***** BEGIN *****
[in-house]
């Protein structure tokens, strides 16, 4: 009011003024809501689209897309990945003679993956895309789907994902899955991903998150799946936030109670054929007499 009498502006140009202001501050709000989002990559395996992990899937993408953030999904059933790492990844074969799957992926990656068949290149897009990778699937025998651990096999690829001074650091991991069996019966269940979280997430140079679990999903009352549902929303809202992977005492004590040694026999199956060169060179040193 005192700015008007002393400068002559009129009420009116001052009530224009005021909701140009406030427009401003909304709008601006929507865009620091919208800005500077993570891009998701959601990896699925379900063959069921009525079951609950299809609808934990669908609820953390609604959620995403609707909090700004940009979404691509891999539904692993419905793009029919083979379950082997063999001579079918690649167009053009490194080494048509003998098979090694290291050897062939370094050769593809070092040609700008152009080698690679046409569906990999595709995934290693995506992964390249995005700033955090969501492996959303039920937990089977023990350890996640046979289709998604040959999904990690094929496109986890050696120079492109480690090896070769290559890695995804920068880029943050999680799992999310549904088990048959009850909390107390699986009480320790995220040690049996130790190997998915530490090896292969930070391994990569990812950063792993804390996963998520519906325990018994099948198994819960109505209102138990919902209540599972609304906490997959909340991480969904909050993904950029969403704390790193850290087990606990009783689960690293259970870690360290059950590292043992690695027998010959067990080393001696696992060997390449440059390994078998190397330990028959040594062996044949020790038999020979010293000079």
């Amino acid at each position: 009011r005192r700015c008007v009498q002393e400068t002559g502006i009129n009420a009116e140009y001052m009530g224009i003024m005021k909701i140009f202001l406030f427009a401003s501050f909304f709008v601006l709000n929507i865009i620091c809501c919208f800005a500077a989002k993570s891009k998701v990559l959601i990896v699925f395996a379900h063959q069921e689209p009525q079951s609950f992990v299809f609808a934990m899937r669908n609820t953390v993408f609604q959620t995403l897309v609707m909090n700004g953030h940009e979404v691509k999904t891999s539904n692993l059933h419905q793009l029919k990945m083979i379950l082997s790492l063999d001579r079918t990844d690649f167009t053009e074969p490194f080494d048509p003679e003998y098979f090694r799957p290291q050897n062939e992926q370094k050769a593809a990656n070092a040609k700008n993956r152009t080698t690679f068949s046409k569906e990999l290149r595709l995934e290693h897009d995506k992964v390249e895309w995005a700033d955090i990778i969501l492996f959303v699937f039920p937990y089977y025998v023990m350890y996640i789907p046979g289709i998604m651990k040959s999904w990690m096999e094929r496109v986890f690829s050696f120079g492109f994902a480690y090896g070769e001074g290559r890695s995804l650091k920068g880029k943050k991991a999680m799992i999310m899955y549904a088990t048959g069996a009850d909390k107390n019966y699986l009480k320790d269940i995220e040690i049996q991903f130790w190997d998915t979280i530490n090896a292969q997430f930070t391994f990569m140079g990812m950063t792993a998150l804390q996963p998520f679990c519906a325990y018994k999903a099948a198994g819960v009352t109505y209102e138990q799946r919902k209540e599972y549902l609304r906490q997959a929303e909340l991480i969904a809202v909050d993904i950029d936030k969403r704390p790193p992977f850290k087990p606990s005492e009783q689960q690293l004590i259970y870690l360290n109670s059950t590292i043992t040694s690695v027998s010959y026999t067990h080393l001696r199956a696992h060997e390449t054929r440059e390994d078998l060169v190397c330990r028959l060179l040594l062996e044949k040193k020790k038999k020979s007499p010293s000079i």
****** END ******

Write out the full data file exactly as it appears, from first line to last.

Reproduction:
[in-house]
């Protein structure tokens, strides 16, 4: 009011003024809501689209897309990945003679993956895309789907994902899955991903998150799946936030109670054929007499 009498502006140009202001501050709000989002990559395996992990899937993408953030999904059933790492990844074969799957992926990656068949290149897009990778699937025998651990096999690829001074650091991991069996019966269940979280997430140079679990999903009352549902929303809202992977005492004590040694026999199956060169060179040193 005192700015008007002393400068002559009129009420009116001052009530224009005021909701140009406030427009401003909304709008601006929507865009620091919208800005500077993570891009998701959601990896699925379900063959069921009525079951609950299809609808934990669908609820953390609604959620995403609707909090700004940009979404691509891999539904692993419905793009029919083979379950082997063999001579079918690649167009053009490194080494048509003998098979090694290291050897062939370094050769593809070092040609700008152009080698690679046409569906990999595709995934290693995506992964390249995005700033955090969501492996959303039920937990089977023990350890996640046979289709998604040959999904990690094929496109986890050696120079492109480690090896070769290559890695995804920068880029943050999680799992999310549904088990048959009850909390107390699986009480320790995220040690049996130790190997998915530490090896292969930070391994990569990812950063792993804390996963998520519906325990018994099948198994819960109505209102138990919902209540599972609304906490997959909340991480969904909050993904950029969403704390790193850290087990606990009783689960690293259970870690360290059950590292043992690695027998010959067990080393001696696992060997390449440059390994078998190397330990028959040594062996044949020790038999020979010293000079």
């Amino acid at each position: 009011r005192r700015c008007v009498q002393e400068t002559g502006i009129n009420a009116e140009y001052m009530g224009i003024m005021k909701i140009f202001l406030f427009a401003s501050f909304f709008v601006l709000n929507i865009i620091c809501c919208f800005a500077a989002k993570s891009k998701v990559l959601i990896v699925f395996a379900h063959q069921e689209p009525q079951s609950f992990v299809f609808a934990m899937r669908n609820t953390v993408f609604q959620t995403l897309v609707m909090n700004g953030h940009e979404v691509k999904t891999s539904n692993l059933h419905q793009l029919k990945m083979i379950l082997s790492l063999d001579r079918t990844d690649f167009t053009e074969p490194f080494d048509p003679e003998y098979f090694r799957p290291q050897n062939e992926q370094k050769a593809a990656n070092a040609k700008n993956r152009t080698t690679f068949s046409k569906e990999l290149r595709l995934e290693h897009d995506k992964v390249e895309w995005a700033d955090i990778i969501l492996f959303v699937f039920p937990y089977y025998v023990m350890y996640i789907p046979g289709i998604m651990k040959s999904w990690m096999e094929r496109v986890f690829s050696f120079g492109f994902a480690y090896g070769e001074g290559r890695s995804l650091k920068g880029k943050k991991a999680m799992i999310m899955y549904a088990t048959g069996a009850d909390k107390n019966y699986l009480k320790d269940i995220e040690i049996q991903f130790w190997d998915t979280i530490n090896a292969q997430f930070t391994f990569m140079g990812m950063t792993a998150l804390q996963p998520f679990c519906a325990y018994k999903a099948a198994g819960v009352t109505y209102e138990q799946r919902k209540e599972y549902l609304r906490q997959a929303e909340l991480i969904a809202v909050d993904i950029d936030k969403r704390p790193p992977f850290k087990p606990s005492e009783q689960q690293l004590i259970y870690l360290n109670s059950t590292i043992t040694s690695v027998s010959y026999t067990h080393l001696r199956a696992h060997e390449t054929r440059e390994d078998l060169v190397c330990r028959l060179l040594l062996e044949k040193k020790k038999k020979s007499p010293s000079i």